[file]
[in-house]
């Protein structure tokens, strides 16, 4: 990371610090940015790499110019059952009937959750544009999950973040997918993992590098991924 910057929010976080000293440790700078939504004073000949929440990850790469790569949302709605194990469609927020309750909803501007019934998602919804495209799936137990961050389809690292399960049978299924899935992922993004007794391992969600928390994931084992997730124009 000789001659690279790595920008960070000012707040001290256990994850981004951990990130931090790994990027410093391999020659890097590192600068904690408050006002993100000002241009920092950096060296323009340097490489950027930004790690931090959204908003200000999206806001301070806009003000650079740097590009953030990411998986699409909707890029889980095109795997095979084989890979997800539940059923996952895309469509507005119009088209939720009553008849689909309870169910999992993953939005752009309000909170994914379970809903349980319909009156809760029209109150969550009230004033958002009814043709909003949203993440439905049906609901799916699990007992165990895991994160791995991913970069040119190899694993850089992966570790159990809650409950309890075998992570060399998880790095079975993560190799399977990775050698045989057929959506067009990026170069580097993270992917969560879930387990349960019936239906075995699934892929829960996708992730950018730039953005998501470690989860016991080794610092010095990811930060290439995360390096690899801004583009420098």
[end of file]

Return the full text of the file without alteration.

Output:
[in-house]
């Protein structure tokens, strides 16, 4: 990371610090940015790499110019059952009937959750544009999950973040997918993992590098991924 910057929010976080000293440790700078939504004073000949929440990850790469790569949302709605194990469609927020309750909803501007019934998602919804495209799936137990961050389809690292399960049978299924899935992922993004007794391992969600928390994931084992997730124009 000789001659690279790595920008960070000012707040001290256990994850981004951990990130931090790994990027410093391999020659890097590192600068904690408050006002993100000002241009920092950096060296323009340097490489950027930004790690931090959204908003200000999206806001301070806009003000650079740097590009953030990411998986699409909707890029889980095109795997095979084989890979997800539940059923996952895309469509507005119009088209939720009553008849689909309870169910999992993953939005752009309000909170994914379970809903349980319909009156809760029209109150969550009230004033958002009814043709909003949203993440439905049906609901799916699990007992165990895991994160791995991913970069040119190899694993850089992966570790159990809650409950309890075998992570060399998880790095079975993560190799399977990775050698045989057929959506067009990026170069580097993270992917969560879930387990349960019936239906075995699934892929829960996708992730950018730039953005998501470690989860016991080794610092010095990811930060290439995360390096690899801004583009420098």